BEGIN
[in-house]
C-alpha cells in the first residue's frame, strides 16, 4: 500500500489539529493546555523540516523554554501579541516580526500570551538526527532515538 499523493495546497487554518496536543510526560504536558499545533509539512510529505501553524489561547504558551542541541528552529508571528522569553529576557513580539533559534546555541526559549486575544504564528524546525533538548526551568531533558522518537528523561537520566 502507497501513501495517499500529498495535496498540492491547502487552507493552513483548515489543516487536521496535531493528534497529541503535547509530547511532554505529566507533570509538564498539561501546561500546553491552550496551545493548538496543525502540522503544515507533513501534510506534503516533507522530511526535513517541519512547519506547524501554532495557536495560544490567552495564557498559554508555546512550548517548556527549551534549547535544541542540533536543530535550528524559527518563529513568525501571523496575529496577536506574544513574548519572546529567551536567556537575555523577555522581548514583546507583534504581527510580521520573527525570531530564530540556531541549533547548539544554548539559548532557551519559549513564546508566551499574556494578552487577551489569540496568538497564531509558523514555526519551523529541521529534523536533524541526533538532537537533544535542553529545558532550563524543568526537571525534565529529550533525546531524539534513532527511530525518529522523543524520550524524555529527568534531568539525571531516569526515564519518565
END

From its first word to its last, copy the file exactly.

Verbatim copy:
[in-house]
C-alpha cells in the first residue's frame, strides 16, 4: 500500500489539529493546555523540516523554554501579541516580526500570551538526527532515538 499523493495546497487554518496536543510526560504536558499545533509539512510529505501553524489561547504558551542541541528552529508571528522569553529576557513580539533559534546555541526559549486575544504564528524546525533538548526551568531533558522518537528523561537520566 502507497501513501495517499500529498495535496498540492491547502487552507493552513483548515489543516487536521496535531493528534497529541503535547509530547511532554505529566507533570509538564498539561501546561500546553491552550496551545493548538496543525502540522503544515507533513501534510506534503516533507522530511526535513517541519512547519506547524501554532495557536495560544490567552495564557498559554508555546512550548517548556527549551534549547535544541542540533536543530535550528524559527518563529513568525501571523496575529496577536506574544513574548519572546529567551536567556537575555523577555522581548514583546507583534504581527510580521520573527525570531530564530540556531541549533547548539544554548539559548532557551519559549513564546508566551499574556494578552487577551489569540496568538497564531509558523514555526519551523529541521529534523536533524541526533538532537537533544535542553529545558532550563524543568526537571525534565529529550533525546531524539534513532527511530525518529522523543524520550524524555529527568534531568539525571531516569526515564519518565